*English Bliski Wschód Europa Europa Środkowa i Wschodnia Społeczeństwo Ukraina

Great expectations – Ukraine and… Iran


Ukraine crisis of 2014 turned out to be one of the key points for the geopolitical puzzle on the map of Europe. The final outcome of the events following the overthrow of president Victor Yanukovych and military presence of Russian troops in Crimea is still unknown. Mitigation of the effects of drastic changes that took place in the region will surely take decades. However, what may appear as a bit of surprise is the impact of the so called Ukrainian revolution on the domestic policy in the Islamic Republic of Iran.

Essentially one needs to identify two major issues – alleged similarities between Iranian and Ukrainian regimes and the stand of the Iranian officials on the Ukrainian unrest itself. These factors seem to be interrelated, yet they need to be separated.

A point brought up in Forbes magazine where Andrew K. Davenport compares two political systems which seem to be strangely close to each other is somewhat legitimate. Both Yanukovych and Rouhani were elected in the overall national atmosphere of a need for change, mostly economic. Both Ukrainians and Iranians experienced negative effects of the economic deterioration (nonetheless caused by different set of factors) in the last few years. The aforementioned need for change, also in terms of politics, should be recognized in both countries without any doubt.

The Iranian notion of “envy and dismay” towards Ukrainian path to freedom was visible mostly among reformist bloggers and twitter users. The voice of support for Ukrainian opposition appeared as well in reformist magazines such as „Etemad” („Trust”) and „Shargh” („East”). Feelings of remorse were connected with the fact that key figures of Iranian opposition movement such as Mir Hossein Musavi and Mehdi Karrubi are still under the house arrest despite Rouhani’s claims of his willingness on easing the political situation in the Islamic Republic. Some bloggers doubt the intentions of the current president relating to the recent ban of anti-filtering software which was used by many Iranians as a tool of gaining access to websites such as Facebook or Twitter. Ironically, both ayatollah Khamenei and president Rouhani are very active in spreading their ideas via social media. The recipients of their messages, however, are mostly Western media, not Iranian citizens.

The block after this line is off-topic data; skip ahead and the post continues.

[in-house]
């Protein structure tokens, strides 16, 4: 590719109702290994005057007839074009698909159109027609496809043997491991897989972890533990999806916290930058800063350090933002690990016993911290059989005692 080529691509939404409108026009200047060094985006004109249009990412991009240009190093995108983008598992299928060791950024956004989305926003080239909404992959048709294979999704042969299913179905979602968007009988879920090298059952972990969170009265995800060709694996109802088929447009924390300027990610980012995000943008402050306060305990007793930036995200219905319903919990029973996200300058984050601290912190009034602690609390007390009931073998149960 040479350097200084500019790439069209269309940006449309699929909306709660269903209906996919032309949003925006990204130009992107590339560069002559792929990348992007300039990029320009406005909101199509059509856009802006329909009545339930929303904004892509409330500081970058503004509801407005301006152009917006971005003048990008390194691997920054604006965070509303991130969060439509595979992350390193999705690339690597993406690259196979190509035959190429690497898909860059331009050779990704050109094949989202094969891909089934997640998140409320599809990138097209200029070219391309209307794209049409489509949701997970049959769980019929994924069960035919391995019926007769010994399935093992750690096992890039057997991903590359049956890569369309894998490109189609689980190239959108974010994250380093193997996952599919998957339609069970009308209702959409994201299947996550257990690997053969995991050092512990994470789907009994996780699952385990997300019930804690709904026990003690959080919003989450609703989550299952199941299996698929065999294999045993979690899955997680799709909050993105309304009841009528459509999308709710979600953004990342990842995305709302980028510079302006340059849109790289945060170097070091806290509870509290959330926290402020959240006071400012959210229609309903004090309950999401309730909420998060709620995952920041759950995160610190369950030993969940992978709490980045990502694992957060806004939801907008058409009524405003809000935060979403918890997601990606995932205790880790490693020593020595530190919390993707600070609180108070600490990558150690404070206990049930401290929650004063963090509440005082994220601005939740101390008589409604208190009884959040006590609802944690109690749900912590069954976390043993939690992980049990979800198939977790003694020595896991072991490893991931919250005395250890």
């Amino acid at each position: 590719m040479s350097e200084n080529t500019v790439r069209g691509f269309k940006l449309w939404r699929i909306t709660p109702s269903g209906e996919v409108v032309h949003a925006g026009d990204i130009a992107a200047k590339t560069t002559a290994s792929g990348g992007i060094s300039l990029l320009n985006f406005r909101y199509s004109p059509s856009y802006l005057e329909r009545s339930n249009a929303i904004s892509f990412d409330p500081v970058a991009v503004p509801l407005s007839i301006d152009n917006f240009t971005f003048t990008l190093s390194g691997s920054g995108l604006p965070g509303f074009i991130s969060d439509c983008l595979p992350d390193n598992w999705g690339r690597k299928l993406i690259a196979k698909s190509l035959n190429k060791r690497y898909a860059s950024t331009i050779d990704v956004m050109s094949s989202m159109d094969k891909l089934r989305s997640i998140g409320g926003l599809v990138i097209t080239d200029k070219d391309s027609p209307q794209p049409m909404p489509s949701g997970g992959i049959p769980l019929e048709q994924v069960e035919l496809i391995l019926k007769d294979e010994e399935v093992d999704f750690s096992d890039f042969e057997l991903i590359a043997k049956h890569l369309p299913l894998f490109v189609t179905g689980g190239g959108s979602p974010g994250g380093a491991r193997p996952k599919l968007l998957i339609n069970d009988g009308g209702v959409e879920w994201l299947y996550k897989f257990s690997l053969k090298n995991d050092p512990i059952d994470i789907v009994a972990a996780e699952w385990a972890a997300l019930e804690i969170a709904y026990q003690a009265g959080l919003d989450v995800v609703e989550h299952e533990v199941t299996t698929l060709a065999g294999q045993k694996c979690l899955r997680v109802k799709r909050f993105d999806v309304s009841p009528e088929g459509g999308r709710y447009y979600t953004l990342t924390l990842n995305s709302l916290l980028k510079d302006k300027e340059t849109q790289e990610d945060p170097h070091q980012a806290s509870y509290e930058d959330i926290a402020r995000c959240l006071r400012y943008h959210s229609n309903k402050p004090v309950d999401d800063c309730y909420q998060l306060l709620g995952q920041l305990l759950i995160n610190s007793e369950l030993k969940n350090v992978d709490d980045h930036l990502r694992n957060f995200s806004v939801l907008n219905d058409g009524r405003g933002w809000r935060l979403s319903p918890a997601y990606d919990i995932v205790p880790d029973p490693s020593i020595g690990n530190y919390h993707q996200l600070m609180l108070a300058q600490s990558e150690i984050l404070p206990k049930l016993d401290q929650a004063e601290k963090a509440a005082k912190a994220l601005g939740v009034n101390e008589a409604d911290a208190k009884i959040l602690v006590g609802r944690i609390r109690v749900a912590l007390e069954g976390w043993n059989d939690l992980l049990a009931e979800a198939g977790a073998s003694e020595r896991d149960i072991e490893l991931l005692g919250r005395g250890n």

Hard-line media in the Islamic Republic obviously adopted a different approach. Due to internal and external aspects of Iranian politics, some of them such as Kayhan related to Ukrainian unrest as a plot made by the EU and the Americans. Ukrainian opposition known under the name „Oranges” (like Iranian „Greens” of 2009) was inspired and founded by the Western Alliance in order to destabilize domestic situation. Strong anti-imperialism and anti-westernism as usual is present in the language of Iranian officials who remark that all nations should wary of the perils of “satanic capitalism”.

As we can see the discussion that sparkled in the Islamic Republic due to Ukraine crisis shows the deep divisions in domestic politics in Iran. Yet, do these two countries have as much in common as it is claimed by some of the analysts…? On February 24, Iran’s Justice Minister Mostafa Pourmohammadi explained that Iran and Iranian establishment are not comparable to places like Ukraine because the Islamic Republic is a „stable and powerful” state. Seems like to certain extent he may have a point here. However, as the example of another country much closer to Iran that has been going through dramatic changes – Syria – shows, the stability and power are not granted forever.

Read also:

B. Marcinkowska, “Francja mocarstwem wpływów”, czyli Ukraina w polityce zagranicznej Paryża

Q. Genard, European actors and Ukraine’s recent developments: in quest for the right note

M. Makowska, „Na deser, pod cokołem bez Lenina” – czyli Polska wobec Ukrainy

A. Sęk, From Russia with Love? Russian perspective on the conflict in Ukraine

Q. Genard,The Ukrainian lady declined to dance with the European partner: last tango for the EU’s Eastern Partnership?

Dominika Klimowicz – Doktorantka na Wydziale Dziennikarstwa i Nauk Politycznych UW. Absolwentka Instytutu Stosunków Międzynarodowych (2013) oraz Centrum Europejskiego UW (2013), studiowała także na Maastricht University w Holandii (LLP Erasmus). Stypendystka Erasmus Mundus SALAM na Uniwersytecie Teherańskim (8 miesięcy). Odbywała staże m.in. w Ministerstwie Gospodarki oraz Ministerstwie Spraw Zagranicznych RP. Główne zainteresowania badawcze: stosunki międzynarodowe na Bliskim Wschodzie, polityka zagraniczna Islamskiej Republiki Iranu, nieproliferacja broni jądrowej, szyizm jako ideologia polityczna, kultura i tożsamość narodowa Iranu.